Eight hours after California’s Supreme Court upheld Proposition 8, a crowd of about 80 gays and allies gathered at the foot of Davie at Denman St May 26 to show their support for same-sex marriage in California.
The rally, organized by Meg Andronowska, Jim VanDeventer and Roger Chin, followed the court’s 6-1 decision to uphold last November’s citizen-driven ballot measure banning gay marriage in California. Proposition 8 rolled back gay marriage rights granted in June 2008.
Though the court upheld the marriage ban, it also ruled that the 18,000 marriages that took place before Proposition 8 came into effect will remain valid.
In response to last week’s ruling, similar rallies were held across the United States as well as in Toronto which, like Vancouver, is home to a large number of US citizens. Currently, same-sex marriage is legal in three US states — Massachusetts, Iowa and Connecticut — and is expected to be legal in Maine and Vermont later this year.
Paul Holzapfel and Michael Smith, who spoke at the Vancouver rally, are one of the 18,000 gay couples whose Californian nuptials remain valid.
“Michael and I today should feel thankful,” says Holzapfel, who immigrated to Canada with Smith in 2005. “We talked about getting married for a long time. Eight days after we moved here Bill C-38 [legalizing gay marriage in Canada] passed in Parliament. It was an outrageously warm welcome to Canada. It was like ‘gee whiz, we are finally legal under the laws of a country.’”
The couple exchanged vows in 2008 while on vacation in Mendocino, California.
“It was overflowing joy,” says Holzapfel of their wedding day. “It makes me want to cry just thinking of the day when all these couples, some who had been together a year and others for multiple decades got married.”
Although grateful to be married, they are disappointed that other Californians no longer have this right. “It’s just this bizarre group of couples,” says Smith of the 18,000 couples. “It’s sad and tragic. That’s another reason I feel compelled to do this. It puts a moral obligation on me to help make this a right for the people coming after us. We want to bring people into our group.”
Many supporters of same-sex marriage in California hope to repeal Proposition 8 through another ballot initiative in either 2010 or 2012, but Smith and Holzapfel believe the issue must be addressed at the federal level.
They say it’s time to target the federal US legislation which they believe hinders gay rights in the United States, including the Defense of Marriage Act (DOMA), which was signed into law by President Bill Clinton in 1996.
DOMA absolves states of the duty to recognize same-sex marriages from other states and precludes the federal government from recognizing same-sex marriage in any form, even if it is conducted by an individual state.
“With DOMA in place the federal government does not have to recognize same-sex marriages in the states which do recognize it,” says Smith. “If today the courts overruled Proposition 8, it would be meaningless in the eyes of the federal government with DOMA in place.”
With no federal recognition of same-sex marriage, US citizens who wish to sponsor their non-American same-sex partners are unable to do so.
Don Lim and Steven Rowe are one of two bi-national couples who spoke at the rally. Lim, an American, has been in a relationship with Rowe, a British citizen, for more than 12 years.
“Canada was as near as we could get to Don’s family who live in San Francisco and Los Angeles,” says Rowe who would like the option to move to Colorado with his partner. “That’s where we got property, friends and people we consider to be our family. It’s about having the right or opportunity to move back there if we wanted to.”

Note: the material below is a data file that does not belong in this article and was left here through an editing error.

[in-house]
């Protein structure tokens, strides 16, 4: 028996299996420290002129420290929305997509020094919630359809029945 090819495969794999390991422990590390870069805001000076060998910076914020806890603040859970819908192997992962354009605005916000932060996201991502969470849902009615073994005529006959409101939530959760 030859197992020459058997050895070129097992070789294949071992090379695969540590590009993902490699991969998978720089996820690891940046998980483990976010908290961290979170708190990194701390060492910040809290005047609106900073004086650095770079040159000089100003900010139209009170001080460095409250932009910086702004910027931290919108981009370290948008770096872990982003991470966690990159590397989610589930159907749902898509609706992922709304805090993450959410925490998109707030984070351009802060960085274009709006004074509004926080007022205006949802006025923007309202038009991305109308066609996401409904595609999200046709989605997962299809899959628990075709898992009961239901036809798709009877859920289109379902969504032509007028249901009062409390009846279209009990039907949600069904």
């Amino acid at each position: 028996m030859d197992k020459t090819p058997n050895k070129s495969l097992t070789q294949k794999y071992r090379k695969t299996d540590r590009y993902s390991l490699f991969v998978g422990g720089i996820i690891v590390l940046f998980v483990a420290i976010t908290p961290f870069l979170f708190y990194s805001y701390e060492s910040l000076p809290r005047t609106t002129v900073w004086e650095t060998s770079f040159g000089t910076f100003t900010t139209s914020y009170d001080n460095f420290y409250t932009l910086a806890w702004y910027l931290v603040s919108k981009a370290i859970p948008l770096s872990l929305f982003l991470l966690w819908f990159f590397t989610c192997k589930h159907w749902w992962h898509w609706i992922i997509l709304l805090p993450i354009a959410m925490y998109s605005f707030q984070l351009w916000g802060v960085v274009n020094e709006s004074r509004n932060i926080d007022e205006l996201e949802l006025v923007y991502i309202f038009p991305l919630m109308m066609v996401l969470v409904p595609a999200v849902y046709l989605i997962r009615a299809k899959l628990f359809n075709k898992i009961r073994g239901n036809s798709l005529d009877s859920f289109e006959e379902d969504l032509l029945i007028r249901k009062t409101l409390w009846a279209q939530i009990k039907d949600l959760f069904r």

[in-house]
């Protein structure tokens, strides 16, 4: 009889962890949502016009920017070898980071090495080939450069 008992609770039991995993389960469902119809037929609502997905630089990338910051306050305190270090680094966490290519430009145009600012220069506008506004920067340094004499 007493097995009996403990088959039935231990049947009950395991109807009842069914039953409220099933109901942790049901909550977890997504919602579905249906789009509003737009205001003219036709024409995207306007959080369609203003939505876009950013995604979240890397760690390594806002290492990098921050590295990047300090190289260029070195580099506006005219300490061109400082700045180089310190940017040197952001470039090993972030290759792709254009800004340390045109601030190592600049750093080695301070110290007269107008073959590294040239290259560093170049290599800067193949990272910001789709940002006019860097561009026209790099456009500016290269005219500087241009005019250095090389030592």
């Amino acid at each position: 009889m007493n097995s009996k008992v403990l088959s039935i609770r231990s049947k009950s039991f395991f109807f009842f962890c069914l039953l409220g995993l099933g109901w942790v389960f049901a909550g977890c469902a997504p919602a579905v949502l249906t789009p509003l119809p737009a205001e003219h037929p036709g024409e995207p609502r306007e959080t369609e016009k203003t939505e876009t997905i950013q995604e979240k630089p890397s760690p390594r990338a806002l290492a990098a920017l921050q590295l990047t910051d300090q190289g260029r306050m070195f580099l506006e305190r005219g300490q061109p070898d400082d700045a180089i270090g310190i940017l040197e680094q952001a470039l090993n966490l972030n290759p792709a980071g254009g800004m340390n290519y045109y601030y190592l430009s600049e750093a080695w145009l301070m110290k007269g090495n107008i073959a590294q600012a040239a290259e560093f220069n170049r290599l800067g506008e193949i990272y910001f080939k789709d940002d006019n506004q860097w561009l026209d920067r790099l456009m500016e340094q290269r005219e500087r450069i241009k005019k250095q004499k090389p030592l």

They rest their hope in the Uniting American Families Act which is currently before a Senate Judiciary Committee. The Act would amend immigration laws to give foreign same-sex partners of American citizens the opportunity to obtain lawful permanent resident status in the United States.
“This is affecting real people,” says Chin. “There are many bi-national couples and American coupes living in exile in Vancouver and things like this do affect them. I have a twin brother who lives in the US, and his partner is afflicted with a terminal illness and this reminds me that marriage affords certain protections in situations such as a medical crisis.”
Many attendees, including Drew Mullins, came out to show their solidarity with those directly affected by the court’s ruling.
“The United States is so close, very similar to our country,” says Mullins. “[Same-sex marriage] is a basic civil right. I would ask anyone who opposes this who is a woman or a person of colour to look back in history and see that there was a point when they didn’t have equal rights.”
Some attendees, including Edith MacHattie and her partner Heather Kelley, feel the border should be of little consequence when it comes to queer rights.
“It really affects me and the whole community when other people don’t share basic human rights,” she says. “Rights can be taken away and governments need to know that people give a shit. Right now same-sex marriage is such a luxury. I live in Vancouver and can marry my partner if I want to, but it shouldn’t be a luxury — it should be a given.”
Kelley worries the ruling could have a ripple effect.
“It’s really worrisome when the rights of a minority are dictated by a majority,” she says. “What happened in California could happen here. There was a law passed that legalized same-sex marriage, but it wasn’t passed by that much and we keep electing not-so-progressive governments.
The rally ended on a hopeful note as Chin publicly expressed gratitude for the rights same-sex couples enjoy here in Canada, not with a speech but a gesture. He scoured the crowd for his boyfriend, Jim VanDeventer, and uttered four words that are for now out of reach to queer Californians.
“Will you marry me?”